This is an application for a K23 award for Dr. Justin Baker, a psychiatrist and neuroscientist at McLean Hospital and the Harvard Medical School. Dr. Baker is establishing himself as a young investigator in patient- oriented clinical research of schizophrenia and bipolar disorder. This K23 award will provide Dr. Baker with the support necessary to accomplish the following goals: (1) to become expert at patient-oriented clinical research in psychotic disorders;(2) to conduct investigations of neurobiological correlates in patients in early stages of psychotic illness;(3) to implement advanced genetic methods in clinical studies;and (4) to develop an independent clinical research career. To achieve these goals, Dr. Baker has assembled a mentoring team comprised of two primary mentors, Dr. Jordan Smoller, Director of Psychiatric Genetics at Massachusetts General Hospital (MGH), who conducts genetic investigations in schizophrenia and bipolar disorder, and Dr. Dost Ongur, Chief of the McLean Hospital Psychotic Disorders Division who leads a neuroimaging laboratory studying the biology of psychotic illness. Consultants include Dr. Randy Buckner, Director of Psychiatric Neuroimaging at MGH, a neuroscientist who contributes advanced neuroimaging expertise, Larry Seidman, a psychologist with expertise in the early phases of schizophrenia and bipolar disorder, and Dr. Ben Neale, an expert in statistics and statistical genetics, particularly in the field of psychiatric genetics. Psychotic disorders, including schizophrenia (SZ and bipolar disorder with psychosis (BPP) are heritable conditions, and yet little is known about changes to brain structure and function that may arise from genetic variation and in turn confer clinical risk. Dr. Baker's research will focus on the neural system changes that accompany elevated genetic risk for SZ and BPP in a psychiatrically healthy young adult population (Aim 1) and the neural system changes that accompany early stages of SZ and BPP (Aim 2).
In Aim 1, Dr. Baker will establish the effects of polygenic risk factors for SZ and BPP, obtained from the Psychiatric Genetics Consortium, on brain structure and function, by leveraging a large existing imaging-genetics sample (>1800) from psychiatrically healthy individuals. In addition, he will create a novel polygenic risk score based on variation in brain function in healthy volunteers and test whether this score informs clinical outcomes in a cross-diagnostic patient sample.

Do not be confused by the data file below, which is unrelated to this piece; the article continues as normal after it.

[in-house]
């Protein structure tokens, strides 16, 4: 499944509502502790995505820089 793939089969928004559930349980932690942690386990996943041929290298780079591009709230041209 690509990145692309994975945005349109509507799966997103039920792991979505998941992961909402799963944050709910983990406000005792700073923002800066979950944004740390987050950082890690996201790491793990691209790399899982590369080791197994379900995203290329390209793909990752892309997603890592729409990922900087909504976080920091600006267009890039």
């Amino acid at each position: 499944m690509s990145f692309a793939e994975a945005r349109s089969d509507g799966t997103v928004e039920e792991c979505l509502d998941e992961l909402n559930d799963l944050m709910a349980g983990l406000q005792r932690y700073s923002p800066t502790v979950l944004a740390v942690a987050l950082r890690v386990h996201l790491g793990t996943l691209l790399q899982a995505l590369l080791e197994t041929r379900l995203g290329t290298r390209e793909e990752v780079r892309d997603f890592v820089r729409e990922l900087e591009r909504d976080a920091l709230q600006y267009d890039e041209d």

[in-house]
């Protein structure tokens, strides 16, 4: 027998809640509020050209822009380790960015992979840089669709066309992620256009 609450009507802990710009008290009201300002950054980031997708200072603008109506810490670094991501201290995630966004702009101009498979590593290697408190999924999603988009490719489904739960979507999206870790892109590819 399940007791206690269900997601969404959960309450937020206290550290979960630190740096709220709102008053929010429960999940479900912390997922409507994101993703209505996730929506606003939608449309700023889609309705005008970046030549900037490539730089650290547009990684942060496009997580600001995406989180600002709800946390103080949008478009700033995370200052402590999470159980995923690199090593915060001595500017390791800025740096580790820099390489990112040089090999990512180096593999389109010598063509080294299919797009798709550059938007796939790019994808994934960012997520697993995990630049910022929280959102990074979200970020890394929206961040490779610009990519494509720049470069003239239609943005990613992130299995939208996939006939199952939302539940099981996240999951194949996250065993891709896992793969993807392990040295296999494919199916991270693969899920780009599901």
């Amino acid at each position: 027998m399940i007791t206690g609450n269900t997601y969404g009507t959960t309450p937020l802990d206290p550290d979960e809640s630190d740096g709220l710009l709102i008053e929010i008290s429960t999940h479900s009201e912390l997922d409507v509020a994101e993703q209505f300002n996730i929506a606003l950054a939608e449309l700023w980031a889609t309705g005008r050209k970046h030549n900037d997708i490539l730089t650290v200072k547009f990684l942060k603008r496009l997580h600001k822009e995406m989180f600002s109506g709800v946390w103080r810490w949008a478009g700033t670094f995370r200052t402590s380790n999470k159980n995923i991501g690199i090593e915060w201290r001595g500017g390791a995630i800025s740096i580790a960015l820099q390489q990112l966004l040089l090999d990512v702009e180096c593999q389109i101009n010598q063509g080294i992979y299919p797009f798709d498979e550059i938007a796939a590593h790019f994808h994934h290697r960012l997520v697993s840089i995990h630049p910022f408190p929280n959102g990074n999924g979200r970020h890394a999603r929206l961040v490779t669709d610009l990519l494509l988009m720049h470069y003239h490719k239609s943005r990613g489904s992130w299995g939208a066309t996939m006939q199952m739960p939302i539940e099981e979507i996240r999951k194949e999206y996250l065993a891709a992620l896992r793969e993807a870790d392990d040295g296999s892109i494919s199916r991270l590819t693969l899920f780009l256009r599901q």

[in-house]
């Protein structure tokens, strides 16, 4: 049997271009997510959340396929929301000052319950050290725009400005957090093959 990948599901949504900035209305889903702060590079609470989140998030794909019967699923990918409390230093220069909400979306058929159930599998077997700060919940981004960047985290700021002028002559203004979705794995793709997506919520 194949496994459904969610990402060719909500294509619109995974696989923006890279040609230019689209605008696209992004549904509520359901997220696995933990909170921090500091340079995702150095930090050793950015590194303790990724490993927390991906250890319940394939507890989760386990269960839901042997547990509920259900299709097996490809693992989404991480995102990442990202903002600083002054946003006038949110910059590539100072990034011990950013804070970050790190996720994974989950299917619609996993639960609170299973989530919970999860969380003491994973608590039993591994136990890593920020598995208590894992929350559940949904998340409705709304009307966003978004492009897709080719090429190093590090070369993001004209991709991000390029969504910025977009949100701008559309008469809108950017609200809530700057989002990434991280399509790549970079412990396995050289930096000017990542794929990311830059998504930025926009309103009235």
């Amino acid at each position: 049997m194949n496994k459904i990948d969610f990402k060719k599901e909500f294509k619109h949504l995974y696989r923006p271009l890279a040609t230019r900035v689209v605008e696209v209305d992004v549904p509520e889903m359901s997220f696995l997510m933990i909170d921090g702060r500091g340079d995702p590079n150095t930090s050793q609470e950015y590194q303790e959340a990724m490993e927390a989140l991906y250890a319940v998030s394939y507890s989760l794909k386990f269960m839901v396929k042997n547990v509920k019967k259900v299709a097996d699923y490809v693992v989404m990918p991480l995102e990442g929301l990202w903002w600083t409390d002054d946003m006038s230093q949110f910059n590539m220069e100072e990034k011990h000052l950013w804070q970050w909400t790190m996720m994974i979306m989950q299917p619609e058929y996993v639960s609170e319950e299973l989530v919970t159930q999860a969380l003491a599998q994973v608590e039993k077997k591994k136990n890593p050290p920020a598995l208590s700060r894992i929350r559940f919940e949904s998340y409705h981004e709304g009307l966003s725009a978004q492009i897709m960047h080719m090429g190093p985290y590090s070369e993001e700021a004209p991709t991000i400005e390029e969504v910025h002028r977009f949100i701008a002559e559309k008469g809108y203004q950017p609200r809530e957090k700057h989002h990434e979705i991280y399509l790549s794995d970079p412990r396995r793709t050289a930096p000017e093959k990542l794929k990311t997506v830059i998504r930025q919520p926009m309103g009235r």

In Aim 2, Dr. Baker will analyze two data sets of brain MRI from early stages of psychosis: one from an existing sample of structural and functional MRI scans obtained from patients prodromal for psychosis from the North American Prodrome Longitudinal Study;for the second, Dr. Baker will conduct a cross-sectional pilot study to generate preliminary data on the effects of newly diagnosed psychosis on brain structure and function, leveraging the clinical services of the McLean Psychotic Disorders Division. This research will form the basis for a study of risk prediction modeling in high risk and newly diagnosed schizophrenia and bipolar disorder, to be proposed in an R01 grant application before the end of the K award.
Improved understanding of the early phases of psychotic illness is critical to improve the care for this vulnerable psychiatric population. The proposed project will combine neuroimaging and genetic methods to identify biological pathways in psychotic disorders. The resulting data may enable the identification of novel genetic risks, anatomical features, or patterns of brain activity that could lead to stratification of at risk individuals based on unique biological profiles of risk and resilience.